Perusing the internet looking for local events, I discovered that the annual Greek Fest was being held that weekend in Knoxville. I have heard positive things about the festival but always seemed to miss it during years past. I decided this year would be different. Finishing my work for the day I headed away from downtown and began looking for one of the limited parking areas organized by the local churches and some retailers.
I parked in a designated parking area at a nearby church and hustled to catch the shuttle before it pulled away. The short drive to the festival location was a scenic one through one of Knoxville’s older, upscale neighborhoods and I enjoyed looking at the fine, old houses as we made our way to St. George Greek Orthodox Church where I was soon to get my Greek on. Soon the bus turned into the parking lot and disgorged the nearly full contents of festival-goers.
I headed to the entrance gate to pay the modest two-dollar fee eager to just be able to catch a cooking demonstration scheduled to start in just minutes. My mistake, once I reached the septuagenarian handing out the tickets, was paying with a twenty-dollar bill. The well-meaning cashier took what seemed an eternity to count out my change while I anxiously kept an eye on my timepiece and watched the minutes racing by threatening to have me miss out on how to prepare Greek delicacies. Eventually I was able to pocket my change as I raced into the building get a good seat. I needn’t have worried. An elderly lady took a look at the camera around my neck and offered me a seat next to her on the front row that had originally been commandeered as a pedestal to support the very large handbag she had carried in with her. From my newly-acquired vantage point I was able to closely observe the demonstrating cook prepare…twisted sugar cookies. Not exactly the culinary event I was expecting.
Next on my agenda was a quick tour of the church. I had heard of the spectacular iconography collected inside the sanctuary and was eager to view the different items. I was immediately impressed as I entered the foyer. The artifacts and artwork on display in the foyer were neatly displayed and I spent several minutes moving from one item to the next studying the intricate details of these remarkable and brilliant works. The gilded items were breathtakingly beautiful and I was unprepared for just how I would be affected by seeing them. The mosaic on the rotunda ceiling was visually stunning and I gazed upward at it until I had an uncomfortable strain in my neck.
Outside the sanctuary is where the majority of the festival was being held. I stopped at the first booth and sampled some Greek coffee. The dark, viscous liquid was extremely sweet, owing to the copious amount of sugar added to the drink, and a bit gritty from the grounds that were poured into the cup along with the strong brew. I still prefer my café au lait.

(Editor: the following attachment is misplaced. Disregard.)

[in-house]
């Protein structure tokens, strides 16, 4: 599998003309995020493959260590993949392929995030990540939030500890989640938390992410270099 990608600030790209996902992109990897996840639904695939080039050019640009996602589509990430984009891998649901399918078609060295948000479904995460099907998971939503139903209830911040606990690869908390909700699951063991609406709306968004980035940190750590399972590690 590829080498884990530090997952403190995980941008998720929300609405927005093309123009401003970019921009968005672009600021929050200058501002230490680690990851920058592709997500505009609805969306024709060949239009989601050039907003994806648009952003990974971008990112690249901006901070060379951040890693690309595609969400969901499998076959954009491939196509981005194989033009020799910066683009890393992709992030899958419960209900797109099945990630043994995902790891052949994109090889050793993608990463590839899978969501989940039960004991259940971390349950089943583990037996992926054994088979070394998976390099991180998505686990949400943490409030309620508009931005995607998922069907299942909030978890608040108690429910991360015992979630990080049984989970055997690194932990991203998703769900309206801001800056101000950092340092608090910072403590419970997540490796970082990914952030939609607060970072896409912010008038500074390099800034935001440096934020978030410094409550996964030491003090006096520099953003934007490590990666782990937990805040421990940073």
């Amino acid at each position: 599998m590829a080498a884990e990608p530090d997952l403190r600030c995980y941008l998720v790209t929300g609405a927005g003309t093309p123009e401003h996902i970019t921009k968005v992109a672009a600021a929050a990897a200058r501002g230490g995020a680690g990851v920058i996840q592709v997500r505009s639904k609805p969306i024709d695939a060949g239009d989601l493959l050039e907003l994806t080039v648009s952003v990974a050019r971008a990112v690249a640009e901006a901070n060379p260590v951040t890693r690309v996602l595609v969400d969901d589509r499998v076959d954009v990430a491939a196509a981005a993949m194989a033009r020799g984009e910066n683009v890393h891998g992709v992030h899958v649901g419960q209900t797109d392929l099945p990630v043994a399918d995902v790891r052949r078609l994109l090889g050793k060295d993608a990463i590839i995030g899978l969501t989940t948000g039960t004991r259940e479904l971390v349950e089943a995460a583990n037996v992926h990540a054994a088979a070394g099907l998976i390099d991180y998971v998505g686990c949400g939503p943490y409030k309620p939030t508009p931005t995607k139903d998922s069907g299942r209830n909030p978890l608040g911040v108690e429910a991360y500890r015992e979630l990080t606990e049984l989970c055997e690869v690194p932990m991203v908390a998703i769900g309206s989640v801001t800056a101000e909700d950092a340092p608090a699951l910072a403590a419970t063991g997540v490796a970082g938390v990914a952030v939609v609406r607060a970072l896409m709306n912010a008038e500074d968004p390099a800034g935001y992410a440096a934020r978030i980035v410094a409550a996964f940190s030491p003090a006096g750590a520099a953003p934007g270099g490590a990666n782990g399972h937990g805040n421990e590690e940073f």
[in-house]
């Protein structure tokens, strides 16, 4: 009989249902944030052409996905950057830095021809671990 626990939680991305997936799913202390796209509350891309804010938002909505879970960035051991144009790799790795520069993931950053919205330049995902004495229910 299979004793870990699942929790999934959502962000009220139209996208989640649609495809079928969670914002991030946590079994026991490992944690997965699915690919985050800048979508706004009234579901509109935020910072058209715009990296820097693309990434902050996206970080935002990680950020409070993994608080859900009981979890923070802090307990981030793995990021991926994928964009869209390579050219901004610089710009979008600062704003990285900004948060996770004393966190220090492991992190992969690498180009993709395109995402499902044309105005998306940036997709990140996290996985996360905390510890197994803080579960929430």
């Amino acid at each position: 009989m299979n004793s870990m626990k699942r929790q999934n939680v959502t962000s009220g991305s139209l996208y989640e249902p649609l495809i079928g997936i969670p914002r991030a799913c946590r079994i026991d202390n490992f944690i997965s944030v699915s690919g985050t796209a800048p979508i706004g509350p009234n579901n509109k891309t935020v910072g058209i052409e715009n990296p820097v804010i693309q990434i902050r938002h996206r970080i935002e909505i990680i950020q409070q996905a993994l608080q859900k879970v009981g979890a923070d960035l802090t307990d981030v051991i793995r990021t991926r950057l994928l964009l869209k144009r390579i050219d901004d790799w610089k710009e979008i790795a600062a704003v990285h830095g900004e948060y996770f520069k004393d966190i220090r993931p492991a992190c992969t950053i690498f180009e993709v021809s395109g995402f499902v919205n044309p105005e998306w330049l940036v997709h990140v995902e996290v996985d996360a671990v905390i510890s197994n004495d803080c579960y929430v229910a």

Music was playing and I headed to the large open area where two gentlemen were playing stringed instruments in a rousing and upbeat duet. Shortly after their performance dozens of children and teenagers, all dressed in regional costumes, gathered at the spacious dance platform and began demonstrating local dances, all of which were very colorful and performed with great grace and an entertaining flare.
I had worked up an appetite watching the festivities so far and with great eagerness turned to my most anticipated component of any festival, the food! I wandered through the various food tents taking in all the options and finally settled on an order of souvlaki, roasted pork and veggies covered with tzatziki sauce and served in a piece of pita bread for convenience. I chose to accompany my “sandwich” with an order of saganaki, the liquor-soaked, pan-seared cheese dish served with a healthy dose of theater as the brandy was set alight and the chees flambéed, some stuffed grape leaves, and a Mythos beer to wash it all down.
Ending my tour of the festival I reflected on the afternoon’s events as I picked up an assortment of baklava and other Greek sweets and climbed aboard the shuttle heading back to the parking lot where I had left my vehicle. Was I ready to rush out and book passage on the first available means of transportation to the Greek Isles? No. But it was nice that a small part of that culture had made its way to me. Opa!
© 2014 G. Scott Brinkley. All rights reserved. This material may not be published, broadcast, rewritten or redistributed.